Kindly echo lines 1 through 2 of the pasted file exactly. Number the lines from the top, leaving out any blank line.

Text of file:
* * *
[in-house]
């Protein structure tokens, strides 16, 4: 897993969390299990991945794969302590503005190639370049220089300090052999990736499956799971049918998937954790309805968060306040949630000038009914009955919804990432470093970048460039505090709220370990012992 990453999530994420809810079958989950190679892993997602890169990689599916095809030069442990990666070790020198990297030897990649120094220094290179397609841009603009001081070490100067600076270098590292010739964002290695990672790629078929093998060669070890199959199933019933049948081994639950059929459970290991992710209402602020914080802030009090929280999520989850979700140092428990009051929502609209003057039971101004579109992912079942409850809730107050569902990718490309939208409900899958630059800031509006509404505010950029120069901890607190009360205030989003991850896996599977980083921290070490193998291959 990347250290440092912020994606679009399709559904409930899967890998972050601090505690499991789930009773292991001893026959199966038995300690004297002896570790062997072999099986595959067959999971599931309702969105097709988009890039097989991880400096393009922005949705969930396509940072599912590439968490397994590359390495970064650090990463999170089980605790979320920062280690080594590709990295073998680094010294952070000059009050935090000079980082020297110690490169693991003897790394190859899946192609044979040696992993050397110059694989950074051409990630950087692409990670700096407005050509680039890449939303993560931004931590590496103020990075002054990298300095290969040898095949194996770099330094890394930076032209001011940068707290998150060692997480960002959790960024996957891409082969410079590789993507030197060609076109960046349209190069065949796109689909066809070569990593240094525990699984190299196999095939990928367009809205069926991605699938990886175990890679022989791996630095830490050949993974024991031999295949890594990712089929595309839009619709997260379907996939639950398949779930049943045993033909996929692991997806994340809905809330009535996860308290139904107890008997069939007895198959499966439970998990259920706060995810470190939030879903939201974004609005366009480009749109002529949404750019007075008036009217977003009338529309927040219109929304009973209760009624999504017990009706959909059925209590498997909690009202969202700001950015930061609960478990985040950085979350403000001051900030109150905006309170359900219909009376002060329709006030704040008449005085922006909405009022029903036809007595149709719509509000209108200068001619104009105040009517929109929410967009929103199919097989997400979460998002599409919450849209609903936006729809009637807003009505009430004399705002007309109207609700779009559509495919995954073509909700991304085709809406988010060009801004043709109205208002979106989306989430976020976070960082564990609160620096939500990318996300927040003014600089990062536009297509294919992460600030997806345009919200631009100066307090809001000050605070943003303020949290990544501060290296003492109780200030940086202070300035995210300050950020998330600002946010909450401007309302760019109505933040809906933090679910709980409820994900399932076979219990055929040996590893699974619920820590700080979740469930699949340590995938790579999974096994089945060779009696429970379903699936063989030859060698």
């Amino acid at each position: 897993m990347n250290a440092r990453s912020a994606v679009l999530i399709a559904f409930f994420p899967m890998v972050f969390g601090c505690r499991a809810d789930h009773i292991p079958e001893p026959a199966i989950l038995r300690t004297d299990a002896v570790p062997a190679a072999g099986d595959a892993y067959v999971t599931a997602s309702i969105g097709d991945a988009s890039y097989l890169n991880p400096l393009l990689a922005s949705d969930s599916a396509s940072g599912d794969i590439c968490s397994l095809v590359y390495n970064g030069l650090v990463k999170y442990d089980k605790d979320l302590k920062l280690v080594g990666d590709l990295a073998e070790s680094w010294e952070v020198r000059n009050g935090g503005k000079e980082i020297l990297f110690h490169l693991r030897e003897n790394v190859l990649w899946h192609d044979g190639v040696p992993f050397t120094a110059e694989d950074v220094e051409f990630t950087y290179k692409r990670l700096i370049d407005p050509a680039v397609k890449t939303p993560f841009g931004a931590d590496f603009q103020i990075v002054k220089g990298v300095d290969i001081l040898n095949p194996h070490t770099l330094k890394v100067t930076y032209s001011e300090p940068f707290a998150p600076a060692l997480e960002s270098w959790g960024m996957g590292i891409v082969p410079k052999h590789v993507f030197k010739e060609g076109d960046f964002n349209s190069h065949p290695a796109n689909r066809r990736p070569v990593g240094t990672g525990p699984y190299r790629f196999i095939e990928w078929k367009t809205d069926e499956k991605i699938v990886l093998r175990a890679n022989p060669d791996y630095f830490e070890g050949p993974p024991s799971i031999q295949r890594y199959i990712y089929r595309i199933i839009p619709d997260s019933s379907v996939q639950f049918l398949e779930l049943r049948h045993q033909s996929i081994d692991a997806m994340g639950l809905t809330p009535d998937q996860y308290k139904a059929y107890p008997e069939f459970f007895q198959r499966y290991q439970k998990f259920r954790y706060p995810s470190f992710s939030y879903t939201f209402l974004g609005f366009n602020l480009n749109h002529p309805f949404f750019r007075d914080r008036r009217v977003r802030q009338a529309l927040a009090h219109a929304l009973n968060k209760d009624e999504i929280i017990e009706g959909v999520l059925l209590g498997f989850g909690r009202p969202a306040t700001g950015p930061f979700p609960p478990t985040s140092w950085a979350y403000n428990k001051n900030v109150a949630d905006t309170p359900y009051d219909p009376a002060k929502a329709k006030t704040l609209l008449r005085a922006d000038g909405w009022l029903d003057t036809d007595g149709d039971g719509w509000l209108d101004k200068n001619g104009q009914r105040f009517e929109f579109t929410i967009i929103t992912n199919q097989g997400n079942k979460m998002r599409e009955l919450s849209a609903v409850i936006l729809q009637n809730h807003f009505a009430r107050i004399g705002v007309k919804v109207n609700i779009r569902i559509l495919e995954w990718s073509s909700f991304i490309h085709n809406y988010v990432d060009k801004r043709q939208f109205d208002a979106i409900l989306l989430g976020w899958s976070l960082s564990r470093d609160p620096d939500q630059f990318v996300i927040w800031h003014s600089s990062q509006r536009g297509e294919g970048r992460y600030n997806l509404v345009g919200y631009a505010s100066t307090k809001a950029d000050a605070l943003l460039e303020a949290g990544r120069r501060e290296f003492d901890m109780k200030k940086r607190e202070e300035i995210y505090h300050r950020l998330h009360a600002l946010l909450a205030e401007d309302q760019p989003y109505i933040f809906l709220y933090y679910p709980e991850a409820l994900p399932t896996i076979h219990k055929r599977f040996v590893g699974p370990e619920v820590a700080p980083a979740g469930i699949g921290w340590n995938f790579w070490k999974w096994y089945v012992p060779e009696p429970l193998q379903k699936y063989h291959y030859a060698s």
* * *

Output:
[in-house]
């Protein structure tokens, strides 16, 4: 897993969390299990991945794969302590503005190639370049220089300090052999990736499956799971049918998937954790309805968060306040949630000038009914009955919804990432470093970048460039505090709220370990012992 990453999530994420809810079958989950190679892993997602890169990689599916095809030069442990990666070790020198990297030897990649120094220094290179397609841009603009001081070490100067600076270098590292010739964002290695990672790629078929093998060669070890199959199933019933049948081994639950059929459970290991992710209402602020914080802030009090929280999520989850979700140092428990009051929502609209003057039971101004579109992912079942409850809730107050569902990718490309939208409900899958630059800031509006509404505010950029120069901890607190009360205030989003991850896996599977980083921290070490193998291959 990347250290440092912020994606679009399709559904409930899967890998972050601090505690499991789930009773292991001893026959199966038995300690004297002896570790062997072999099986595959067959999971599931309702969105097709988009890039097989991880400096393009922005949705969930396509940072599912590439968490397994590359390495970064650090990463999170089980605790979320920062280690080594590709990295073998680094010294952070000059009050935090000079980082020297110690490169693991003897790394190859899946192609044979040696992993050397110059694989950074051409990630950087692409990670700096407005050509680039890449939303993560931004931590590496103020990075002054990298300095290969040898095949194996770099330094890394930076032209001011940068707290998150060692997480960002959790960024996957891409082969410079590789993507030197060609076109960046349209190069065949796109689909066809070569990593240094525990699984190299196999095939990928367009809205069926991605699938990886175990890679022989791996630095830490050949993974024991031999295949890594990712089929595309839009619709997260379907996939639950398949779930049943045993033909996929692991997806994340809905809330009535996860308290139904107890008997069939007895198959499966439970998990259920706060995810470190939030879903939201974004609005366009480009749109002529949404750019007075008036009217977003009338529309927040219109929304009973209760009624999504017990009706959909059925209590498997909690009202969202700001950015930061609960478990985040950085979350403000001051900030109150905006309170359900219909009376002060329709006030704040008449005085922006909405009022029903036809007595149709719509509000209108200068001619104009105040009517929109929410967009929103199919097989997400979460998002599409919450849209609903936006729809009637807003009505009430004399705002007309109207609700779009559509495919995954073509909700991304085709809406988010060009801004043709109205208002979106989306989430976020976070960082564990609160620096939500990318996300927040003014600089990062536009297509294919992460600030997806345009919200631009100066307090809001000050605070943003303020949290990544501060290296003492109780200030940086202070300035995210300050950020998330600002946010909450401007309302760019109505933040809906933090679910709980409820994900399932076979219990055929040996590893699974619920820590700080979740469930699949340590995938790579999974096994089945060779009696429970379903699936063989030859060698």